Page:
On October 16, 2014, all final design concepts were presented to the community for input on aesthetics and functionality. Survey forms were available at the community meeting for the public to provide comments and ask questions about the submissions. Several of the finalists attended the meeting and responded to questions. Additionally, NPF used its community engagement website to present the final designs to the public and collect input on which design schemes were preferred. In all, more than 370 public responses were received and carefully considered.

The underpass transformation designs involved using light as art and art as light. Each is a complicated work of art and engineering, sometimes referred to as “infrastructural art,” that provide improved visibility within otherwise dark, unwelcoming spaces. One goal for this project, similar to the plan to improve safety by attracting more users and observers to the MBT, was making the underpasses interesting and attractive spaces which would also improve actual and perceived safety for pedestrians and bicyclists.

While the underpass makeovers once again exemplify how beautification can achieve functional as well as aesthetic goals, the underpass beautification journey that began with the NoMa Public Realm Design Plan was to prove far more challenging than expected. Beginning in the 2016–2017 timeframe, significant numbers of people experiencing homelessness found shelter from the elements in NoMa’s underpasses. By the time construction began on the second installation, Lightweave, in the L Street underpass, there were encampments in NoMa’s underpasses that complicated project construction and maintenance and undermined the goals of neighborhood connectivity and improved safety that these projects were intended to address. Then, in 2020, an explosion and fire destroyed nearly half of Lightweave.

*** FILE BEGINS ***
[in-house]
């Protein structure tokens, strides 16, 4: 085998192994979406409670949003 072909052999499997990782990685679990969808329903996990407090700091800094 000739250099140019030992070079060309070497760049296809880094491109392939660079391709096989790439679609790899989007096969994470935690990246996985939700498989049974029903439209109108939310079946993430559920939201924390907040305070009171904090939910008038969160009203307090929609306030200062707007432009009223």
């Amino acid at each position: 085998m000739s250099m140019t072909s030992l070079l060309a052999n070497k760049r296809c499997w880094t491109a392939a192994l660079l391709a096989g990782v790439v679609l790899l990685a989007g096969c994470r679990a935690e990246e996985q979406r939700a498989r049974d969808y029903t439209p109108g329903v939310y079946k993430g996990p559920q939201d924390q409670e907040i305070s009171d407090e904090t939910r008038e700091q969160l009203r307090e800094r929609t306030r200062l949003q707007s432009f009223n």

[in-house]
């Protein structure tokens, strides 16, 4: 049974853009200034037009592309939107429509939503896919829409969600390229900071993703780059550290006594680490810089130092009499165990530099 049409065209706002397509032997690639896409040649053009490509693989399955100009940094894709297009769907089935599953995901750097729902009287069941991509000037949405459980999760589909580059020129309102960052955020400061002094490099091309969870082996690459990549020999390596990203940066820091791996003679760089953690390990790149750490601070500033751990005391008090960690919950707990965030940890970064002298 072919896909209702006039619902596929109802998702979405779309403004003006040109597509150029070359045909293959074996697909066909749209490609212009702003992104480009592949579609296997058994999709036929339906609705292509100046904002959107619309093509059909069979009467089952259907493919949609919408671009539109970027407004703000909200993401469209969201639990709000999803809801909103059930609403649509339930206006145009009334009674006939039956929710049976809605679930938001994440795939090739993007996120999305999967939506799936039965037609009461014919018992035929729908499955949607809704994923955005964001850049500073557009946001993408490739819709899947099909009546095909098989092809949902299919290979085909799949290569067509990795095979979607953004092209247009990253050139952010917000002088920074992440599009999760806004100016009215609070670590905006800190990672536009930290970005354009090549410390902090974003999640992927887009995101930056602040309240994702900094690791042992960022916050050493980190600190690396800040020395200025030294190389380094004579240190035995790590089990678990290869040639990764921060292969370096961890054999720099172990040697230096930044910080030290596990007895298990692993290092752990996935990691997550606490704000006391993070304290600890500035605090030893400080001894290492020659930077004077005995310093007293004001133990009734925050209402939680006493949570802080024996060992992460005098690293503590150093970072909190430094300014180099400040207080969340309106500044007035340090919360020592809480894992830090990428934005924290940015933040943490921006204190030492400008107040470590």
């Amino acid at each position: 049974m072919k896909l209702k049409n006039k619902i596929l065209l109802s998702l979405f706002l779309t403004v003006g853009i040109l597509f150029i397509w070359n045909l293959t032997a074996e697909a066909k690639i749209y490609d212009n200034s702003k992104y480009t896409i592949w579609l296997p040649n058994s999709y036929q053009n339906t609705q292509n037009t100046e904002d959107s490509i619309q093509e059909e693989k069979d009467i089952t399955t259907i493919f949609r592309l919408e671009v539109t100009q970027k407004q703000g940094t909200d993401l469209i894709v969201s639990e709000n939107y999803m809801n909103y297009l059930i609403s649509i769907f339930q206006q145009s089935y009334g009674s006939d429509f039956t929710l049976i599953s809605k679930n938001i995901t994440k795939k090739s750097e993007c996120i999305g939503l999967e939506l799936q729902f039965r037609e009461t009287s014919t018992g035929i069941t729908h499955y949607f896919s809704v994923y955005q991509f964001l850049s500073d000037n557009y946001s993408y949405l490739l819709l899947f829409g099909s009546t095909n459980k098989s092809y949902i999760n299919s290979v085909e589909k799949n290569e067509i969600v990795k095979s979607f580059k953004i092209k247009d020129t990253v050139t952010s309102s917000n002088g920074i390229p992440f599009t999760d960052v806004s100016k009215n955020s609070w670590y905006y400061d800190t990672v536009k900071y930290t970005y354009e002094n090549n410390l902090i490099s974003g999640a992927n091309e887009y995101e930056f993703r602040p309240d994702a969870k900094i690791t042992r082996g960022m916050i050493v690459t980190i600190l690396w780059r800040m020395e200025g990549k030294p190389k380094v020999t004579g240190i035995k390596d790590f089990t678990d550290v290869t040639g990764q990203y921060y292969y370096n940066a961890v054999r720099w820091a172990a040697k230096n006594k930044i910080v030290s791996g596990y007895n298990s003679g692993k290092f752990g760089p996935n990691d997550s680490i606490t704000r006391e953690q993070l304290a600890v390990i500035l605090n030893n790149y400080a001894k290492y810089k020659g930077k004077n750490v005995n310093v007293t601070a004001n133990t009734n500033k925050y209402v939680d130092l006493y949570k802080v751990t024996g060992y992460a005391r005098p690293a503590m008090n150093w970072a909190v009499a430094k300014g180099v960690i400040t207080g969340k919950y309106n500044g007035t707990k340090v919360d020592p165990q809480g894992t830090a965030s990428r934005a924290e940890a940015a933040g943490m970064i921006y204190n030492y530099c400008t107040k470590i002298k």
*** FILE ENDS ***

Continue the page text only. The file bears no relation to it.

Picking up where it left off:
During the pandemic, controversy, unsafe conditions, and the population of people living in NoMa’s underpasses grew. Providing services to people experiencing homelessness there became more difficult with the threat of infection, but the need to offer services to people living in the underpasses became ever more urgent. Several agencies and organizations, including the D.C. departments of Health and Human Services and Mental Health, the McKenna Center at St. Aloysius, So Others Might Eat, and the NoMa BID’s homeless outreach consultant, the h3 Project, bravely persevered through the height of the pandemic. They were responsible for caring for people’s physical needs, providing solace, and, without a question, saving lives during this period.

When Mayor Muriel Bowser, working through the Deputy Mayor for Health and Human Services, prioritized providing housing and services to all people encamped in NoMa’s underpasses, controversy swirled again regarding the best approach to balancing rights to use public space among neighbors. Beginning in 2022, with all people previously in NoMa’s underpasses now in safe housing, the NoMa BID and NPF undertook delayed maintenance and repairs, including to Lightweave. Ensuring that these important neighborhood connections can remain safe, appealing, shared public resources will continue to require thoughtful and constant attention.

© Sam Kittner/Kittner.com



NPF continues to consider Florida Avenue underpass improvements to be important to enhancing connectivity within the neighborhood, especially pedestrian and bicyclist access to Union Market and beyond. However, given numerous calls for major changes to that underpass, and limited resource availability, NPF pursued other priorities.